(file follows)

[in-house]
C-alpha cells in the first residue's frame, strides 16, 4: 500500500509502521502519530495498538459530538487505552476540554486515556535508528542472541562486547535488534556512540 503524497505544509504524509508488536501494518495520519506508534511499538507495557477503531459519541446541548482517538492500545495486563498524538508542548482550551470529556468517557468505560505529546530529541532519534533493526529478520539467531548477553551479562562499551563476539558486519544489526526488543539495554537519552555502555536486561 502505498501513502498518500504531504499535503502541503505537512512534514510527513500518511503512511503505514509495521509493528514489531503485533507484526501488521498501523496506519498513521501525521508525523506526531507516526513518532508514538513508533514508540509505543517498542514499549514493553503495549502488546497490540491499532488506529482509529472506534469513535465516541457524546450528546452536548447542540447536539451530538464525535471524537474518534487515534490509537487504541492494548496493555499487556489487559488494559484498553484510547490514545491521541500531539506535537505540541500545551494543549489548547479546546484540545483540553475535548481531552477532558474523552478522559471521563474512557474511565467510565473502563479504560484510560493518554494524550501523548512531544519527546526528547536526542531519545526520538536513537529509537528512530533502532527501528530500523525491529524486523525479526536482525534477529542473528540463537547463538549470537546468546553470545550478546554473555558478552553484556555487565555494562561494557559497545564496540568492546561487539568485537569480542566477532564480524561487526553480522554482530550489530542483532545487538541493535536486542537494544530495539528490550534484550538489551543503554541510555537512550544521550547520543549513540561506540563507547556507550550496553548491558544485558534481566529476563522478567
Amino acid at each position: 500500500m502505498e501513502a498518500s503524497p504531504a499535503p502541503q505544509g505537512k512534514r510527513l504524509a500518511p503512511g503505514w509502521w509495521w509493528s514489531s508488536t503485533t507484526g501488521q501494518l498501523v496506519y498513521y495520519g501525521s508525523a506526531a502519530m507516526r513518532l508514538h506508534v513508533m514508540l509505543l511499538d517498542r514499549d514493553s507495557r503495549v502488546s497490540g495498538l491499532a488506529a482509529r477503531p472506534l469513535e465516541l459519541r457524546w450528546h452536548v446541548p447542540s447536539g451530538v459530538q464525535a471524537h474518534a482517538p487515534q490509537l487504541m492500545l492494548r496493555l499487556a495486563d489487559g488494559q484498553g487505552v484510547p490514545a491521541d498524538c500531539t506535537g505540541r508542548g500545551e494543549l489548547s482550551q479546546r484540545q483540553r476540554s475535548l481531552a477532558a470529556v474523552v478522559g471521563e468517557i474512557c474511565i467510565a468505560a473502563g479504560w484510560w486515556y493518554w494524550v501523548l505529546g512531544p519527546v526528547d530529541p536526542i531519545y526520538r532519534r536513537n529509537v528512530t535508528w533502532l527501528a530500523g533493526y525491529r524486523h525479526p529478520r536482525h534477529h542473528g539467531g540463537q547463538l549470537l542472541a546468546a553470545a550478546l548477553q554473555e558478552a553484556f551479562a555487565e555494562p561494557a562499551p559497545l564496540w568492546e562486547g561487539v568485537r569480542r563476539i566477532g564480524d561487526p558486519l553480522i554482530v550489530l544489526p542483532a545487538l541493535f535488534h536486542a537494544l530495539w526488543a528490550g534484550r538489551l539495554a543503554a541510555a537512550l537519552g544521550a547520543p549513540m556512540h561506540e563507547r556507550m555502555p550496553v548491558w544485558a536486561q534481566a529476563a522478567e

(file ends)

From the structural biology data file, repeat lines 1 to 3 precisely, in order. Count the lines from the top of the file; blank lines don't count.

[in-house]
C-alpha cells in the first residue's frame, strides 16, 4: 500500500509502521502519530495498538459530538487505552476540554486515556535508528542472541562486547535488534556512540 503524497505544509504524509508488536501494518495520519506508534511499538507495557477503531459519541446541548482517538492500545495486563498524538508542548482550551470529556468517557468505560505529546530529541532519534533493526529478520539467531548477553551479562562499551563476539558486519544489526526488543539495554537519552555502555536486561 502505498501513502498518500504531504499535503502541503505537512512534514510527513500518511503512511503505514509495521509493528514489531503485533507484526501488521498501523496506519498513521501525521508525523506526531507516526513518532508514538513508533514508540509505543517498542514499549514493553503495549502488546497490540491499532488506529482509529472506534469513535465516541457524546450528546452536548447542540447536539451530538464525535471524537474518534487515534490509537487504541492494548496493555499487556489487559488494559484498553484510547490514545491521541500531539506535537505540541500545551494543549489548547479546546484540545483540553475535548481531552477532558474523552478522559471521563474512557474511565467510565473502563479504560484510560493518554494524550501523548512531544519527546526528547536526542531519545526520538536513537529509537528512530533502532527501528530500523525491529524486523525479526536482525534477529542473528540463537547463538549470537546468546553470545550478546554473555558478552553484556555487565555494562561494557559497545564496540568492546561487539568485537569480542566477532564480524561487526553480522554482530550489530542483532545487538541493535536486542537494544530495539528490550534484550538489551543503554541510555537512550544521550547520543549513540561506540563507547556507550550496553548491558544485558534481566529476563522478567
Amino acid at each position: 500500500m502505498e501513502a498518500s503524497p504531504a499535503p502541503q505544509g505537512k512534514r510527513l504524509a500518511p503512511g503505514w509502521w509495521w509493528s514489531s508488536t503485533t507484526g501488521q501494518l498501523v496506519y498513521y495520519g501525521s508525523a506526531a502519530m507516526r513518532l508514538h506508534v513508533m514508540l509505543l511499538d517498542r514499549d514493553s507495557r503495549v502488546s497490540g495498538l491499532a488506529a482509529r477503531p472506534l469513535e465516541l459519541r457524546w450528546h452536548v446541548p447542540s447536539g451530538v459530538q464525535a471524537h474518534a482517538p487515534q490509537l487504541m492500545l492494548r496493555l499487556a495486563d489487559g488494559q484498553g487505552v484510547p490514545a491521541d498524538c500531539t506535537g505540541r508542548g500545551e494543549l489548547s482550551q479546546r484540545q483540553r476540554s475535548l481531552a477532558a470529556v474523552v478522559g471521563e468517557i474512557c474511565i467510565a468505560a473502563g479504560w484510560w486515556y493518554w494524550v501523548l505529546g512531544p519527546v526528547d530529541p536526542i531519545y526520538r532519534r536513537n529509537v528512530t535508528w533502532l527501528a530500523g533493526y525491529r524486523h525479526p529478520r536482525h534477529h542473528g539467531g540463537q547463538l549470537l542472541a546468546a553470545a550478546l548477553q554473555e558478552a553484556f551479562a555487565e555494562p561494557a562499551p559497545l564496540w568492546e562486547g561487539v568485537r569480542r563476539i566477532g564480524d561487526p558486519l553480522i554482530v550489530l544489526p542483532a545487538l541493535f535488534h536486542a537494544l530495539w526488543a528490550g534484550r538489551l539495554a543503554a541510555a537512550l537519552g544521550a547520543p549513540m556512540h561506540e563507547r556507550m555502555p550496553v548491558w544485558a536486561q534481566a529476563a522478567e